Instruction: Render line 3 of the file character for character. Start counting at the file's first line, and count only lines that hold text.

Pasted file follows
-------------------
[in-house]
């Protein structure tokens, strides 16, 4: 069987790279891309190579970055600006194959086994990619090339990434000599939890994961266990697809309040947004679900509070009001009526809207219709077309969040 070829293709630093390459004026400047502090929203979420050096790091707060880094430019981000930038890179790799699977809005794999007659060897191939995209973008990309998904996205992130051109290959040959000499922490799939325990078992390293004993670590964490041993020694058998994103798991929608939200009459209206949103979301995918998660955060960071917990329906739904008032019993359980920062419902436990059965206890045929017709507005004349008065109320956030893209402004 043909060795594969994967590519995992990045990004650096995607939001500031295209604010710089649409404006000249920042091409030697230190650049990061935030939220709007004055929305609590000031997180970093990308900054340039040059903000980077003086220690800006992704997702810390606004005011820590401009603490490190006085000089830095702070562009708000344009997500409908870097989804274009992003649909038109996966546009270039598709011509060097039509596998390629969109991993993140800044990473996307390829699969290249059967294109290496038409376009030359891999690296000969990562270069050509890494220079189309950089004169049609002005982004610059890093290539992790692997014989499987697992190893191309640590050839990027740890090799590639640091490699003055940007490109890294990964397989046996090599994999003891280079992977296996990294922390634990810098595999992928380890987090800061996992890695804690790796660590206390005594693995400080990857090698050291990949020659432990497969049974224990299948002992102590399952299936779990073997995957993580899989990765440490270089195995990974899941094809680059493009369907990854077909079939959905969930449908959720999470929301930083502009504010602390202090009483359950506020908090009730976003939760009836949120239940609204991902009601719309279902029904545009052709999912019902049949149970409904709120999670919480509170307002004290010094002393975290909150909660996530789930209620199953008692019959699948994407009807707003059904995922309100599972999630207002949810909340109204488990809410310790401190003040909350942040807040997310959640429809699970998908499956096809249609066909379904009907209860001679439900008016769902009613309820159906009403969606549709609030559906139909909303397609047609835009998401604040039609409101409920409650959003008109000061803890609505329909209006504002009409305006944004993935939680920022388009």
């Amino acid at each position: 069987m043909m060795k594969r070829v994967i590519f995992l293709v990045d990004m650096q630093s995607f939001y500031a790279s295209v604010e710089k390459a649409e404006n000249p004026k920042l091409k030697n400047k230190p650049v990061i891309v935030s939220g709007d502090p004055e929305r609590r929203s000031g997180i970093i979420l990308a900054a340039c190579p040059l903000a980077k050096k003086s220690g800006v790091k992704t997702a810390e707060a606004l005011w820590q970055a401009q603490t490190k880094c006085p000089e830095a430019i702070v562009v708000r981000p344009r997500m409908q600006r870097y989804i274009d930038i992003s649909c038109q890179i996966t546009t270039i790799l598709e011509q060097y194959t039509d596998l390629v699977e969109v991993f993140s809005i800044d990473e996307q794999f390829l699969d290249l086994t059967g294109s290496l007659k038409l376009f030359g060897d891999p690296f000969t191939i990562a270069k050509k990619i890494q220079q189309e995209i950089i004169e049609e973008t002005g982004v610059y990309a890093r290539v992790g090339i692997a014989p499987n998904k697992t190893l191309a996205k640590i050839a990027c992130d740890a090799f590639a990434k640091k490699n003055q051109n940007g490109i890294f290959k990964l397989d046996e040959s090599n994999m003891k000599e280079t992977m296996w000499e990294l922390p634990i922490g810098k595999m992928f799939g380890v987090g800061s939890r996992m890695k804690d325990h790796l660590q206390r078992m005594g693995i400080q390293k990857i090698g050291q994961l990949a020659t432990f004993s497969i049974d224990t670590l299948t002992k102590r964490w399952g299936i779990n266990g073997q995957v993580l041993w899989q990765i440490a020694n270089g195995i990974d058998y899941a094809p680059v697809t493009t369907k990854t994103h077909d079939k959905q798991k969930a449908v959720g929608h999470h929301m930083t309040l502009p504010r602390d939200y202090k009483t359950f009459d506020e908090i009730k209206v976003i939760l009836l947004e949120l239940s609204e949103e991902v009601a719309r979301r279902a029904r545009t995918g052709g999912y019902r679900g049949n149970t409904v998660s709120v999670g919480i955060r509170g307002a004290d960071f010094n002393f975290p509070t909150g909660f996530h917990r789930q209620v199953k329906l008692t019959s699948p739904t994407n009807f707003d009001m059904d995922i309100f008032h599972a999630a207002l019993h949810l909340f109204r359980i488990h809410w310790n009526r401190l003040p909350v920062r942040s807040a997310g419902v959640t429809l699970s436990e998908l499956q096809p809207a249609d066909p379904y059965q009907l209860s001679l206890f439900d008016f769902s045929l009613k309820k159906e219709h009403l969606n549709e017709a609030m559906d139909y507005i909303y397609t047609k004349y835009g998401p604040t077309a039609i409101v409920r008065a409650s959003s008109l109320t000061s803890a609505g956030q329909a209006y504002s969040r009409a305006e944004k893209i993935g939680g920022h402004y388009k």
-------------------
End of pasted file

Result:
């Amino acid at each position: 069987m043909m060795k594969r070829v994967i590519f995992l293709v990045d990004m650096q630093s995607f939001y500031a790279s295209v604010e710089k390459a649409e404006n000249p004026k920042l091409k030697n400047k230190p650049v990061i891309v935030s939220g709007d502090p004055e929305r609590r929203s000031g997180i970093i979420l990308a900054a340039c190579p040059l903000a980077k050096k003086s220690g800006v790091k992704t997702a810390e707060a606004l005011w820590q970055a401009q603490t490190k880094c006085p000089e830095a430019i702070v562009v708000r981000p344009r997500m409908q600006r870097y989804i274009d930038i992003s649909c038109q890179i996966t546009t270039i790799l598709e011509q060097y194959t039509d596998l390629v699977e969109v991993f993140s809005i800044d990473e996307q794999f390829l699969d290249l086994t059967g294109s290496l007659k038409l376009f030359g060897d891999p690296f000969t191939i990562a270069k050509k990619i890494q220079q189309e995209i950089i004169e049609e973008t002005g982004v610059y990309a890093r290539v992790g090339i692997a014989p499987n998904k697992t190893l191309a996205k640590i050839a990027c992130d740890a090799f590639a990434k640091k490699n003055q051109n940007g490109i890294f290959k990964l397989d046996e040959s090599n994999m003891k000599e280079t992977m296996w000499e990294l922390p634990i922490g810098k595999m992928f799939g380890v987090g800061s939890r996992m890695k804690d325990h790796l660590q206390r078992m005594g693995i400080q390293k990857i090698g050291q994961l990949a020659t432990f004993s497969i049974d224990t670590l299948t002992k102590r964490w399952g299936i779990n266990g073997q995957v993580l041993w899989q990765i440490a020694n270089g195995i990974d058998y899941a094809p680059v697809t493009t369907k990854t994103h077909d079939k959905q798991k969930a449908v959720g929608h999470h929301m930083t309040l502009p504010r602390d939200y202090k009483t359950f009459d506020e908090i009730k209206v976003i939760l009836l947004e949120l239940s609204e949103e991902v009601a719309r979301r279902a029904r545009t995918g052709g999912y019902r679900g049949n149970t409904v998660s709120v999670g919480i955060r509170g307002a004290d960071f010094n002393f975290p509070t909150g909660f996530h917990r789930q209620v199953k329906l008692t019959s699948p739904t994407n009807f707003d009001m059904d995922i309100f008032h599972a999630a207002l019993h949810l909340f109204r359980i488990h809410w310790n009526r401190l003040p909350v920062r942040s807040a997310g419902v959640t429809l699970s436990e998908l499956q096809p809207a249609d066909p379904y059965q009907l209860s001679l206890f439900d008016f769902s045929l009613k309820k159906e219709h009403l969606n549709e017709a609030m559906d139909y507005i909303y397609t047609k004349y835009g998401p604040t077309a039609i409101v409920r008065a409650s959003s008109l109320t000061s803890a609505g956030q329909a209006y504002s969040r009409a305006e944004k893209i993935g939680g920022h402004y388009k």